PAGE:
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What does the treatment involve?


The initial consultation involves an appointment with your dentist to discuss suitability for implants and what the best option is for you.


This may involve x-rays and CT scans to aid planning. Planning will also commence for your new dentures.


Placement of your dental implants is performed by your dentist or surgeon. Healing time for implants may take three to six months depending on the type of surgery. During this time, we will help make you as comfortable as possible. Don’t worry, you’ll go home with your dentures in.

The final step

Your new dentures will be constructed and secured firmly in place with your new implants.

Frequently asked questions

Why would I consider permanent dentures on implants?

There are a number of benefits to choosing permanent dentures on implants. One of the major benefits of the treatment is the fact that this type of denture actually helps to preserve jaw bone and prevents further deterioration of the facial structure over time. Permanent dentures are also very aesthetically pleasing, and are a natural-looking solution to missing teeth. Overall, you can expect to enjoy a better quality of life once you have replaced your missing teeth as you will regain full oral function.

In some cases, bone grafting is required before implant surgery can begin. When there is insufficient jawbone, or the bone is too soft, bone grafting may be recommended to ensure that a dental implant can be properly supported. If your dentist recommends a bone graft, tissue may be taken from natural bone in your body, or a synthetic material may be used, depending on the case. If only minor bone grafting is required, the procedure may be performed at the same time as your implant surgery. Sometimes, however, it can take a few months for the transported bone to grow enough to support an implant. Your dentist will explain which type of grafting process is best for you and let you know what to expect in terms of a treatment timeline.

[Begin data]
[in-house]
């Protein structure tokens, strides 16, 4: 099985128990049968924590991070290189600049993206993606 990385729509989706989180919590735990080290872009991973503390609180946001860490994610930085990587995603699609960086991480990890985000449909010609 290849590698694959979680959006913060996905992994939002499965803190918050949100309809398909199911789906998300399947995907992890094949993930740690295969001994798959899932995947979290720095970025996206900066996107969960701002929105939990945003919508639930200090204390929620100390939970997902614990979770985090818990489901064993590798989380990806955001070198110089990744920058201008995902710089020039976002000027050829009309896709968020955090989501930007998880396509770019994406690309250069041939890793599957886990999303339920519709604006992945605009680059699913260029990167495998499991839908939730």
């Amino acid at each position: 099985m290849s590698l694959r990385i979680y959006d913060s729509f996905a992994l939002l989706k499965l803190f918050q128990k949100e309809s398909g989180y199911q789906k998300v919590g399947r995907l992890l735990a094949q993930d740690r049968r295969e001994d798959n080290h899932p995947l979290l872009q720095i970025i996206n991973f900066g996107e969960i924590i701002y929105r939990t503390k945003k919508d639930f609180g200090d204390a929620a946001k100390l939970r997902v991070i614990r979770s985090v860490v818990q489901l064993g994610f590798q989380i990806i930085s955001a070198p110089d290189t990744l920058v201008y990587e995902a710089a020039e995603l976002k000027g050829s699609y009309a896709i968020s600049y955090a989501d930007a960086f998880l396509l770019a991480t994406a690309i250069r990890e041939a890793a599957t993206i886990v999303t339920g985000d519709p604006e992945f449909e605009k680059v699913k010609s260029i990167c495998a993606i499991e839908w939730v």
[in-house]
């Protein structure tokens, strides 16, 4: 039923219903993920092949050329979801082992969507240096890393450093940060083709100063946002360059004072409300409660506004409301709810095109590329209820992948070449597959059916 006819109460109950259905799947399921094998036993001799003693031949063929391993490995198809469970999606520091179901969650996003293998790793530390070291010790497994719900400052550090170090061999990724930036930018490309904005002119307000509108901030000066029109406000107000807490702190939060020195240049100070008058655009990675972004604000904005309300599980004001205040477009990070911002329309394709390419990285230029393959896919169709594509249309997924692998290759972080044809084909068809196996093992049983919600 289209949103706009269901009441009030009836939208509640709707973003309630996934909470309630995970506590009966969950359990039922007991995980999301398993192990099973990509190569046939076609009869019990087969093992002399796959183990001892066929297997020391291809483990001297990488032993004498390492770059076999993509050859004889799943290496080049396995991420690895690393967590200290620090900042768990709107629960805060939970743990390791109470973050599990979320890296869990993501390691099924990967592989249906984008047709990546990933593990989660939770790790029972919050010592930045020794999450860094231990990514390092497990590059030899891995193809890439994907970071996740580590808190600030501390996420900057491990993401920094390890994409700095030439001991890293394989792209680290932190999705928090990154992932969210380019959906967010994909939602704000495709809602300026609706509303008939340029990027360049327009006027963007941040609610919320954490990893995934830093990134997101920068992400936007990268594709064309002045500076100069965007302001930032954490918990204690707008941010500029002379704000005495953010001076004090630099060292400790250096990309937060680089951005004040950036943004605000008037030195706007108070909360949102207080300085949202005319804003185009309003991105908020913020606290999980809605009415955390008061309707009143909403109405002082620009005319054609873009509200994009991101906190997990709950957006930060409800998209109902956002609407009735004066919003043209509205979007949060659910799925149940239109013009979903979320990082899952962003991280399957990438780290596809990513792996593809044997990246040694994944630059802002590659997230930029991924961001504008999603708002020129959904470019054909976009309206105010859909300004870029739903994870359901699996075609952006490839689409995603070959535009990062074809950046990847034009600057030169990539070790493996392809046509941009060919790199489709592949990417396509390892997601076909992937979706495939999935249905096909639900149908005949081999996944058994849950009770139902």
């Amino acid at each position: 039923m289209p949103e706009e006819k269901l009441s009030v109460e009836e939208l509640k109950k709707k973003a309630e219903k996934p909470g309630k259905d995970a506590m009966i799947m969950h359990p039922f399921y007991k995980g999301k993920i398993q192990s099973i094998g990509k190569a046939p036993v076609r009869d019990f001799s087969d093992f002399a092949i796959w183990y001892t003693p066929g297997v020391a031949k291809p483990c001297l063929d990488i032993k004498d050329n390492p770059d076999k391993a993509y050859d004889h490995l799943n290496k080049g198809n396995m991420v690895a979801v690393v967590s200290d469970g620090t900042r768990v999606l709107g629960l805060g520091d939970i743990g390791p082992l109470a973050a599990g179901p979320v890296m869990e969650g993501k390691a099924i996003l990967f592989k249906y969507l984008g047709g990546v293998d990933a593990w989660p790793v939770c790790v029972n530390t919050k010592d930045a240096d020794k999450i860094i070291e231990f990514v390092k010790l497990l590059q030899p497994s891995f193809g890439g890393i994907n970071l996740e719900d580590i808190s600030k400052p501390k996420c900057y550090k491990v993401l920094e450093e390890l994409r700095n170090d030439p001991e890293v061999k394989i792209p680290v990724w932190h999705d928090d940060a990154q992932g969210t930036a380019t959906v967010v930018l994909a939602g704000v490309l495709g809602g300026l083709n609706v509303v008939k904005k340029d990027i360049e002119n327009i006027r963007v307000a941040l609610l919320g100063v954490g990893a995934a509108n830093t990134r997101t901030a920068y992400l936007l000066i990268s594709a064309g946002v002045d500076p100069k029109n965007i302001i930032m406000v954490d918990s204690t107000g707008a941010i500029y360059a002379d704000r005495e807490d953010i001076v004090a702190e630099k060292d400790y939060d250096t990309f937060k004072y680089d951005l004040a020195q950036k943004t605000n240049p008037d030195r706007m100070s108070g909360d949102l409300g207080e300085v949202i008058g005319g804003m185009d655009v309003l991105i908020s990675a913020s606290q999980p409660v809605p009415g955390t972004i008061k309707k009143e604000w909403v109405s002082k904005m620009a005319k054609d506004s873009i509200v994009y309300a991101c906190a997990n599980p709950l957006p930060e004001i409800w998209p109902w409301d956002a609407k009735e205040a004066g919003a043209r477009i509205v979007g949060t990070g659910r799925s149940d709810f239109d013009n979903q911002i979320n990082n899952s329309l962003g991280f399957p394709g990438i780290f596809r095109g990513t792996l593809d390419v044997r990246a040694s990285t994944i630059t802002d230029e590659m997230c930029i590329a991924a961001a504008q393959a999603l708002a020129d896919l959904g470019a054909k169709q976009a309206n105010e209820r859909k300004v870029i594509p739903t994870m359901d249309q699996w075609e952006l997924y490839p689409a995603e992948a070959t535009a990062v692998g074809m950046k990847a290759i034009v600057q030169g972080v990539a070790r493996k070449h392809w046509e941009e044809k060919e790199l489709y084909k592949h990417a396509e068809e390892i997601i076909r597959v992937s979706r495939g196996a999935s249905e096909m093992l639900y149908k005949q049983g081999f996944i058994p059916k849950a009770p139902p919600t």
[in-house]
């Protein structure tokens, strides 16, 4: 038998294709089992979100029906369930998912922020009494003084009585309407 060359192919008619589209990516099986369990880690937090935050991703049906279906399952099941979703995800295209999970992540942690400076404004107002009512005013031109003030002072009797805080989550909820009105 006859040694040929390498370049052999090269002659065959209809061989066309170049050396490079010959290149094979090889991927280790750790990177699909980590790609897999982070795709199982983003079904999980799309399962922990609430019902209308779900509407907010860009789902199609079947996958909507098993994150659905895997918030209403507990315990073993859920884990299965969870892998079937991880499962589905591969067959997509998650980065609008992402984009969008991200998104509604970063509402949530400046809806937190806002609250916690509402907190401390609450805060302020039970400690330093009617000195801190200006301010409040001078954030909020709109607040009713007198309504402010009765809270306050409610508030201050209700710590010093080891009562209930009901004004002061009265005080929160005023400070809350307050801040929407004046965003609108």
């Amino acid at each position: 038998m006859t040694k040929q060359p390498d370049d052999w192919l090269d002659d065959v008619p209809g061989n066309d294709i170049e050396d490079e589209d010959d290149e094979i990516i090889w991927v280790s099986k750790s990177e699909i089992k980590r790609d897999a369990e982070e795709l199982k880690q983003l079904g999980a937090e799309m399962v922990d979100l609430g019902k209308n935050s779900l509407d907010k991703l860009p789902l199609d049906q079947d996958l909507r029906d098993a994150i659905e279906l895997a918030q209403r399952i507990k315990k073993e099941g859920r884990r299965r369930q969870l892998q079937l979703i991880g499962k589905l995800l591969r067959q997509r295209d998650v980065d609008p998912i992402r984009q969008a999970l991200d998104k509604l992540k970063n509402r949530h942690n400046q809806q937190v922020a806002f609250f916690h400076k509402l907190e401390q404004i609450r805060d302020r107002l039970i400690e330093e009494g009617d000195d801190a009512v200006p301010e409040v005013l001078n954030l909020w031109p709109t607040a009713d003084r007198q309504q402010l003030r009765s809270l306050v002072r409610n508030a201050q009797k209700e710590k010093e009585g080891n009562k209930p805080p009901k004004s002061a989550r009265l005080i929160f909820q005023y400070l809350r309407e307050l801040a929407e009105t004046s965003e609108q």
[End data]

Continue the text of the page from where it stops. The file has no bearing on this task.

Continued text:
During dental implant surgery, your dentist will make a small incision in your gum in order to expose the underlying bone. Tiny holes are drilled into the jawbone into which the implant posts are placed. These implant posts, which are made from titanium, serve as the root of the replacement tooth. A temporary denture will be provided at this point while you wait for the implant to fuse with the jaw bone. This process, known as osseointegration, can take up to a few months.

Although implant surgery itself is not painful, you may experience some uncomfortable side effects following the procedure. Some of the most common side effects include swelling of the gums and face, minor bleeding in the mouth, pain at the site of your implant, and bruising of the gums and facial skin. Your dentist will prescribe pain medications to help manage any discomfort that you feel, and antibiotics may be recommended in order to avoid infection. Any discomfort should resolve within a few days following surgery, but if you are concerned about swelling or pain that does not subside over time, we encourage you to get in touch with us.

We recommend that you eat a soft diet while your site of surgery heals. Avoid any foods that are too hot or difficult to chew as these can cause irritation and pain. Some good options include lukewarm broths and soups, mashed fruits, soft steamed vegetable, natural yoghurt, smoothies and pudding.